Persecuting The Poor?

There are clearly more jobseekers than jobs, writes Eva Cox. So why are Australian politicians so set on punishing the victims of social inequality?

It is NOT the mark of a civilised society if its laws punish the victims of its inequities. It should be very obvious to anyone with half a brain that there are not enough jobs for all of those who either want one or is compelled to look for one. The ratio of job vacancies to official job seekers, is at least more than three seekers per listed job — and more realistically probably more than 10 to one.

There were approximately 170,000 job vacancies listed by ABS in June and a similar number of ANZ advertised job vacancies in July. At the same time, there were about 808,000 recipients of Newstart registered with job agencies and more than 600,000 listed as unemployed in the ABS labourforce survey (meaning those with not even an hour a week of paid work). Given that many jobs go to people already in employment and most of the jobs on offer would require particular skills, the ratio of possible job seekers per available job would escalate. The current unemployment rate of around 5 per cent is seen as a “natural” level of full employment — which should please the government as it also makes the Reserve Bank less likely to raise interest rates.

A responsible government should be looking for equitable ways of sharing available jobs and making sure that those unfortunately stuck on benefits can maintain a decent standard of living. However, the only times that the unemployed have rated any attention in this campaign have been when one or both major parties have assumed they are guilty of causing their own predicament. Therefore both major parties’ policies include linked bribes and penalties to punish those not seen as trying hard enough. The indigent “dole bludger” fits neatly into populist politics and the rather paternalistic (parentalistic?) prejudices of both political leaders. “Get a job” is an easy slogan to gain public support, even when the likelihood is very limited for most recipients of Newstart.

These proposals ignore the pain of futile job seeking, the shortage of jobs and the effects of discrimination. Being unemployed can undermine confidence and enhance risk avoidance, particularly if people have experienced many rejections from complying with already tough job seeking requirements. Newstart payments go to a wide variety of groups that do have difficulties in finding work because of disabilities, sexuality, ethnic or Indigenous backgrounds, age, youth, and just not having the confidence and networks that help people find work.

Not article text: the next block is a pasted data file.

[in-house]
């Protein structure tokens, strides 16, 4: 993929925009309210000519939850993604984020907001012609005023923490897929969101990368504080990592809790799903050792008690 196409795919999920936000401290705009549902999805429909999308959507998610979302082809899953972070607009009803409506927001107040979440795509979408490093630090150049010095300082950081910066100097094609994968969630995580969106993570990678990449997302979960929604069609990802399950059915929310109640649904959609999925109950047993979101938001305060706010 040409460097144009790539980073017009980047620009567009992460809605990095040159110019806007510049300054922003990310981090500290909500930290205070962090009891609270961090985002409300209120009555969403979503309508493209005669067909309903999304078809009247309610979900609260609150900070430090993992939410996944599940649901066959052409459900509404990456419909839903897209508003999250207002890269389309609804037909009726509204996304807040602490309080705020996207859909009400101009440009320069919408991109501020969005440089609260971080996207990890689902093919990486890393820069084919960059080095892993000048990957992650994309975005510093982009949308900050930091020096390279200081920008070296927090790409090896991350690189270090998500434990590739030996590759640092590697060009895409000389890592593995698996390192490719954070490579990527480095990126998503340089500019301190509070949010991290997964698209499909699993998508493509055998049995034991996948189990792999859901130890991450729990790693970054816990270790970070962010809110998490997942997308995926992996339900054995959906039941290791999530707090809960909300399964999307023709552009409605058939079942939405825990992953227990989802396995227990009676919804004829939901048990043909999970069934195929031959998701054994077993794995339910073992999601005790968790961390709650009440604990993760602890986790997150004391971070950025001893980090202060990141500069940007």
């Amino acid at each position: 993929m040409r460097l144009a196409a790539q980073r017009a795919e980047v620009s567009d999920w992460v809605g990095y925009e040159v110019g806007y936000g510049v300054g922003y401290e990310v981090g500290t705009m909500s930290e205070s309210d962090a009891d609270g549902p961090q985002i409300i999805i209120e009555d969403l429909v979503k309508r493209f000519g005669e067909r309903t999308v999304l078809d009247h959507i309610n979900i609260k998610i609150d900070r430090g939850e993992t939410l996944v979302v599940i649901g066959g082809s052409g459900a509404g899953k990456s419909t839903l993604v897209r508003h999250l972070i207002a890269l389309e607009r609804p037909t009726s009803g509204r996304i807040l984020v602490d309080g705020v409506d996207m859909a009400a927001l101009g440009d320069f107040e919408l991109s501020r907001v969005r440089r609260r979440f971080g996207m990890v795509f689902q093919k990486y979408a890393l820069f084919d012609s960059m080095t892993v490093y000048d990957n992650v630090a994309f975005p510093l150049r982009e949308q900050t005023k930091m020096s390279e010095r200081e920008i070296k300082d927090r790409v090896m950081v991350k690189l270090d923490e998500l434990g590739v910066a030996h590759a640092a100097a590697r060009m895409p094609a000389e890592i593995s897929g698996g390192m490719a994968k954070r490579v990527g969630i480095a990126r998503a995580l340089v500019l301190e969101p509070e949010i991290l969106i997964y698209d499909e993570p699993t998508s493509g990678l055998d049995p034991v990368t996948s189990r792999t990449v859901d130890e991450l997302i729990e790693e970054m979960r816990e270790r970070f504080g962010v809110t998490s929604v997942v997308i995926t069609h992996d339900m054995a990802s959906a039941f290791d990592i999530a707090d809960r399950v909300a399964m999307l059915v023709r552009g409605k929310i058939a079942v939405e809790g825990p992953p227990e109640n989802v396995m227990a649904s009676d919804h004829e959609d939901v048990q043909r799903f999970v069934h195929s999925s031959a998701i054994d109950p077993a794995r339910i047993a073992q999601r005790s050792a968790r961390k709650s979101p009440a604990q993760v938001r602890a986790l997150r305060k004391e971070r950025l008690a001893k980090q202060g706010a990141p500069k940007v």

Policies that fund work experience/job creation would be better than those currently on offer as they are often the necessary first stage of giving people the confidence to seek other employment. It is likely that the proposed payments to move for work will attract only the more confident — and probably more competent — workers who are more likely to get work anyhow. For many, the threat of losing 3 or 6 months benefits if they fail to keep the job will be a major disincentive for even trying.

These new proposals reinforce earlier welfare proposals with problematic similarities such as the joint threat to extend Income Management to all on benefits — including sole parents. There appears little space for policies that recognise social exclusion is not usually an individual deficit problem. Current ALP justifications for introducing Income Management assume that nearly all welfare recipients lead ‘disordered lives’ that cause their problems, unless they can prove otherwise. This extreme view ignores the majority of payment recipients who manage poverty and exclusion quite competently. There are obviously families and individuals with a range of personal problems in the welfare system, but assuming all do disrespects and risks damaging those who are now coping adequately.

We need to recognise that most recipients of payments are damaged by social inequalities and external problems that not of their making. Basing policies on assumptions that the faults are in the person not the system means there is no reason for social changes. Stigmatising the poor and disadvantaged to gain some voter brownie points makes both ineffective policies and social fragmentation. It is also deeply unethical.